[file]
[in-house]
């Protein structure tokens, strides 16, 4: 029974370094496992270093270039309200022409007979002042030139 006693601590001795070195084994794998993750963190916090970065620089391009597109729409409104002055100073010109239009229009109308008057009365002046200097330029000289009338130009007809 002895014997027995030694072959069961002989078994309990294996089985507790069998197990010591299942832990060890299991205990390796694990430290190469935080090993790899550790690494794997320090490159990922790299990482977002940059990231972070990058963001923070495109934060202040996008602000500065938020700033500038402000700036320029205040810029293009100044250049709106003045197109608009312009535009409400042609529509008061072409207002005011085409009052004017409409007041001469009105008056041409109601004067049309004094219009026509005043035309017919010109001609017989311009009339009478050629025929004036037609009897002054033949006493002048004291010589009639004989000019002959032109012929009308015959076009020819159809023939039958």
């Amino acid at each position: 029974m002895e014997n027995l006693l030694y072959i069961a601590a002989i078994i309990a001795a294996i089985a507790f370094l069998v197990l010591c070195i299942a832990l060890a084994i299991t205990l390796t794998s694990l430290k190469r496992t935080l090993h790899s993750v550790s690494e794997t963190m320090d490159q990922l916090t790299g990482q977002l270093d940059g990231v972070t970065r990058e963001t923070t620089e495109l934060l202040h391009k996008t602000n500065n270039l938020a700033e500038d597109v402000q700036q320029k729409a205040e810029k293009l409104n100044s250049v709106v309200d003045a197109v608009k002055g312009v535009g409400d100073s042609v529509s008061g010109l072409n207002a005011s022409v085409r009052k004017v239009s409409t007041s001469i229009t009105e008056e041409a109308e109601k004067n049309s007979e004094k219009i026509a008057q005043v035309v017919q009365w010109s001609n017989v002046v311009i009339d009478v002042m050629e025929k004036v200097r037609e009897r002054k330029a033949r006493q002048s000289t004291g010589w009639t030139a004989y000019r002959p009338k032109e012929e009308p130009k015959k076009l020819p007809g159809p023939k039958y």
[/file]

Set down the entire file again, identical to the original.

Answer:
[in-house]
């Protein structure tokens, strides 16, 4: 029974370094496992270093270039309200022409007979002042030139 006693601590001795070195084994794998993750963190916090970065620089391009597109729409409104002055100073010109239009229009109308008057009365002046200097330029000289009338130009007809 002895014997027995030694072959069961002989078994309990294996089985507790069998197990010591299942832990060890299991205990390796694990430290190469935080090993790899550790690494794997320090490159990922790299990482977002940059990231972070990058963001923070495109934060202040996008602000500065938020700033500038402000700036320029205040810029293009100044250049709106003045197109608009312009535009409400042609529509008061072409207002005011085409009052004017409409007041001469009105008056041409109601004067049309004094219009026509005043035309017919010109001609017989311009009339009478050629025929004036037609009897002054033949006493002048004291010589009639004989000019002959032109012929009308015959076009020819159809023939039958």
């Amino acid at each position: 029974m002895e014997n027995l006693l030694y072959i069961a601590a002989i078994i309990a001795a294996i089985a507790f370094l069998v197990l010591c070195i299942a832990l060890a084994i299991t205990l390796t794998s694990l430290k190469r496992t935080l090993h790899s993750v550790s690494e794997t963190m320090d490159q990922l916090t790299g990482q977002l270093d940059g990231v972070t970065r990058e963001t923070t620089e495109l934060l202040h391009k996008t602000n500065n270039l938020a700033e500038d597109v402000q700036q320029k729409a205040e810029k293009l409104n100044s250049v709106v309200d003045a197109v608009k002055g312009v535009g409400d100073s042609v529509s008061g010109l072409n207002a005011s022409v085409r009052k004017v239009s409409t007041s001469i229009t009105e008056e041409a109308e109601k004067n049309s007979e004094k219009i026509a008057q005043v035309v017919q009365w010109s001609n017989v002046v311009i009339d009478v002042m050629e025929k004036v200097r037609e009897r002054k330029a033949r006493q002048s000289t004291g010589w009639t030139a004989y000019r002959p009338k032109e012929e009308p130009k015959k076009l020819p007809g159809p023939k039958y």